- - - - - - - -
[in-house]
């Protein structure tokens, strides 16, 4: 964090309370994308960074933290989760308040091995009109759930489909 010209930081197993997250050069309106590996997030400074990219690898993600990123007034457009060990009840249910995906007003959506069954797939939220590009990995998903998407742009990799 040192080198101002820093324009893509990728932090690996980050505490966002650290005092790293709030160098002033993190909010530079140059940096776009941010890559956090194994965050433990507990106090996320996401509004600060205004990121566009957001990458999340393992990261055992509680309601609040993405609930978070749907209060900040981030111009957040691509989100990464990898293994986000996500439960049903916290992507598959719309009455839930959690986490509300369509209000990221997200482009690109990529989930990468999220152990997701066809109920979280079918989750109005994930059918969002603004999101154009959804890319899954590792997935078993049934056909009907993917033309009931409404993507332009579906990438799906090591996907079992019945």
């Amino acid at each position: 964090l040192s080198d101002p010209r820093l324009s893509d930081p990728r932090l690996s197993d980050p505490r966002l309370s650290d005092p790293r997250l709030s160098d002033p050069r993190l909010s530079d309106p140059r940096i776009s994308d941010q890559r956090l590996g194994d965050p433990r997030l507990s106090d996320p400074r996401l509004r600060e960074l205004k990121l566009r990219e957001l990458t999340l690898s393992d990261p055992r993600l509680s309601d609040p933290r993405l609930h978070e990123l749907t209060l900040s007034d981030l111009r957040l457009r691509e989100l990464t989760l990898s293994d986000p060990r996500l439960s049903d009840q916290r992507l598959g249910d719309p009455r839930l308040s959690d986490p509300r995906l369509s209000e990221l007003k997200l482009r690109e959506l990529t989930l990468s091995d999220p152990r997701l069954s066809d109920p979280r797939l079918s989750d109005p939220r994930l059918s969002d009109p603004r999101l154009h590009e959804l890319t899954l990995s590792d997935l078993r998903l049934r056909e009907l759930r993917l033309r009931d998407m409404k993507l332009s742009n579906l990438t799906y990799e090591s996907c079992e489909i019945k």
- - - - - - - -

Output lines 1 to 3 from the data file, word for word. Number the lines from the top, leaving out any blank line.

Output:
[in-house]
């Protein structure tokens, strides 16, 4: 964090309370994308960074933290989760308040091995009109759930489909 010209930081197993997250050069309106590996997030400074990219690898993600990123007034457009060990009840249910995906007003959506069954797939939220590009990995998903998407742009990799 040192080198101002820093324009893509990728932090690996980050505490966002650290005092790293709030160098002033993190909010530079140059940096776009941010890559956090194994965050433990507990106090996320996401509004600060205004990121566009957001990458999340393992990261055992509680309601609040993405609930978070749907209060900040981030111009957040691509989100990464990898293994986000996500439960049903916290992507598959719309009455839930959690986490509300369509209000990221997200482009690109990529989930990468999220152990997701066809109920979280079918989750109005994930059918969002603004999101154009959804890319899954590792997935078993049934056909009907993917033309009931409404993507332009579906990438799906090591996907079992019945």
């Amino acid at each position: 964090l040192s080198d101002p010209r820093l324009s893509d930081p990728r932090l690996s197993d980050p505490r966002l309370s650290d005092p790293r997250l709030s160098d002033p050069r993190l909010s530079d309106p140059r940096i776009s994308d941010q890559r956090l590996g194994d965050p433990r997030l507990s106090d996320p400074r996401l509004r600060e960074l205004k990121l566009r990219e957001l990458t999340l690898s393992d990261p055992r993600l509680s309601d609040p933290r993405l609930h978070e990123l749907t209060l900040s007034d981030l111009r957040l457009r691509e989100l990464t989760l990898s293994d986000p060990r996500l439960s049903d009840q916290r992507l598959g249910d719309p009455r839930l308040s959690d986490p509300r995906l369509s209000e990221l007003k997200l482009r690109e959506l990529t989930l990468s091995d999220p152990r997701l069954s066809d109920p979280r797939l079918s989750d109005p939220r994930l059918s969002d009109p603004r999101l154009h590009e959804l890319t899954l990995s590792d997935l078993r998903l049934r056909e009907l759930r993917l033309r009931d998407m409404k993507l332009s742009n579906l990438t799906y990799e090591s996907c079992e489909i019945k």